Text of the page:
Luna Station Quarterly is a speculative fiction magazine featuring stories by emerging women authors.
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On Pagan Science Fiction

by Rebecca Buchanan

Before we get started, a brief introduction and explanation. Gods Among the Stars is dedicated to Paganism, polytheism, and mythology in genre fiction (mostly science fiction and fantasy, with some forays into mystery and children’s literature and graphic novels, and so forth). As a long-time Pagan and a writer myself, the place of the Gods and the myths (old and new) in modern fiction has long fascinated me. I am always on the look-out for great new books to read, and hope to steer my fellow readers (especially Pagan readers) to these good books. So, in the months to come, expect recommendations, rants, reviews, publisher profiles, author interviews, and so forth. And, if you have any books to suggest, please do!

Now, let’s get started!

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Science fiction as a genre is both extremely popular and notoriously difficult to define. It is often a case of “I’ll know it when I see it.” Stars Wars? Yes. Star Trek? Yes. McCaffrey’s Pern books? Yes. KA Laity’s Owl Stretching? Considering the people-eating aliens and near-future setting, yes. Devon Monk’s The Age of Steam series? Um … it’s set in the Wild West, but it’s steampunk, which is often considered a subgenre of science fiction, but it’s got faeries and magic, too, so … maybe? Lucian of Samosata’s True History? Um … second century fable-ish proto-science fiction?

Throwing “Pagan” into the mix makes things even more difficult. How does one define “Pagan” in this context? Does the author of a work have to identity as some flavor of Pagan? Or does only the work itself have to deal with Pagan Deities, philosophies, and myths?

Such was the problem I ran into while editing The Shining Cities: An Anthology of Pagan Science Fiction. Identifying an author’s religious tradition is tricky (and can even constitute an invasion of privacy), and it may be entirely irrelevant to the nature of the story; a Druid author is perfectly capable of writing a tale set in Saudi Arabia with devoutly Muslim characters. As such, I went with the latter definition above; it was the story I was interested in, not the author’s religious affiliation. After flipping through my stacks of science fiction novels and encyclopedias, I finally ended up with a broad but defensible definition of that genre: science fiction deals with imaginary — but plausible and logically constructed — worlds in which the implications and consequences of cultural, environmental, and scientific change and innovation are explored. Thus, for the purposes of The Shining Cities, I was looking for stories which dealt with those issues, but incorporated a Pagan ethos/mythos/history. I was incredibly pleased with the results. Some very talented authors contributed a wide variety of stories, from a Hindu steampunk-alternate history to a animist tale of two stars in love to a Kemetic time travel story to a shamanic eco-fable to a humorous chicken story.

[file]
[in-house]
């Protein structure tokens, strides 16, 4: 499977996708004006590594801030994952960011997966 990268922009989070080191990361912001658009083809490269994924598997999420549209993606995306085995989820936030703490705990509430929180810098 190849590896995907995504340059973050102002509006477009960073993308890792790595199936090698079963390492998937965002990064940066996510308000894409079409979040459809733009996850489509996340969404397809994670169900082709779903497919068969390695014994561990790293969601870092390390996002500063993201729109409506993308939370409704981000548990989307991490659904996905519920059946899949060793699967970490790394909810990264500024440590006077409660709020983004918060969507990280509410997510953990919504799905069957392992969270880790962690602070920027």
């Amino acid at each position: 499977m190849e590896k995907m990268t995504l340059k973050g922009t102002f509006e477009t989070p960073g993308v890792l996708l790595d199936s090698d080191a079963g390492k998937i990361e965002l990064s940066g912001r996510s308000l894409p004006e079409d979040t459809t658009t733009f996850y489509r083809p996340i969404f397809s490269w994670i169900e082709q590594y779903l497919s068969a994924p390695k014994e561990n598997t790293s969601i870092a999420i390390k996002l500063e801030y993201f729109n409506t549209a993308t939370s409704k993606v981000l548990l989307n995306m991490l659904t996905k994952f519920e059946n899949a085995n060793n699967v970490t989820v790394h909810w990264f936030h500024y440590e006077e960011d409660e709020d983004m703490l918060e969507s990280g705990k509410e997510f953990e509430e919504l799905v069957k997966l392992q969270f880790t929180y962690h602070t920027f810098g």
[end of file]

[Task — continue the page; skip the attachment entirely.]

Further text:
While editing The Shining Cities, I started looking around for titles I could include in an appendix of Recommended Reading. I found plenty of science fiction novels, novellas, anthologies, short stories, graphic novels, television series, and movies which could be defined as Pagan-friendly,* but I was surprised and disappointed at the dearth of truly Pagan science fiction works; that is, science fiction written by Pagan authors, featuring Pagan worlds.

Pagan-friendly (or at least, of-interest-to-Pagan-readers) science fiction works proved plentiful. Marge Piercy’s Woman on the Edge of Time. Callenbach’s Ecotopia. Anything by Catherynne M Valente. Leigh Richard’s Califia’s Daughters and Gilman’s Herland. Linnea Sinclair’s An Accidental Goddess, and Liz Craven’s Interplanetary League series, and Katee Robert’s Sanctify books.  The Wreck of the Nebula Dream by Veronica Scott. The Ice People by Maggie Gee.

But true Pagan science fiction? There is the above mentioned Owl Stretching; Jennifer Lyn Parsons A Stirring in the Bones; various short stories by Gerri Leen and CS MacCath; Alan Moore’s graphic novel series Promethea; Starhawk’s The Fifth Sacred Thing; and Stewart Farrar’s Omega: A Novel of Eco-Magic.

But surely that can’t be it? There has to be more. Time to speak up, dear readers. I want recommendations. I want Pagan authors who have written good science fiction. Give me something good to read.

* Though some people sneer, mainstream science fiction franchises like Star Wars, Star Trek and Babylon 5 are actually quite Pagan-friendly. Just consider the many different spiritual traditions practiced by different Star Trek characters, or the intensely spiritual nature of many Babylon 5 episodes.

[Originally published in a slightly different format at BookMusings: (Re)Discovering Pagan Literature on PaganSquare.]

A bit about the columnist:

Rebecca Buchanan is the editor of the Pagan literary ezine Eternal Haunted Summer, and editor-in-chief of Bibliotheca Alexandrina. She blogs semi regularly at BookMusings: (Re)Discovering Pagan Literature. She wants to reincarnate as a fat, happy library cat. Visit author page

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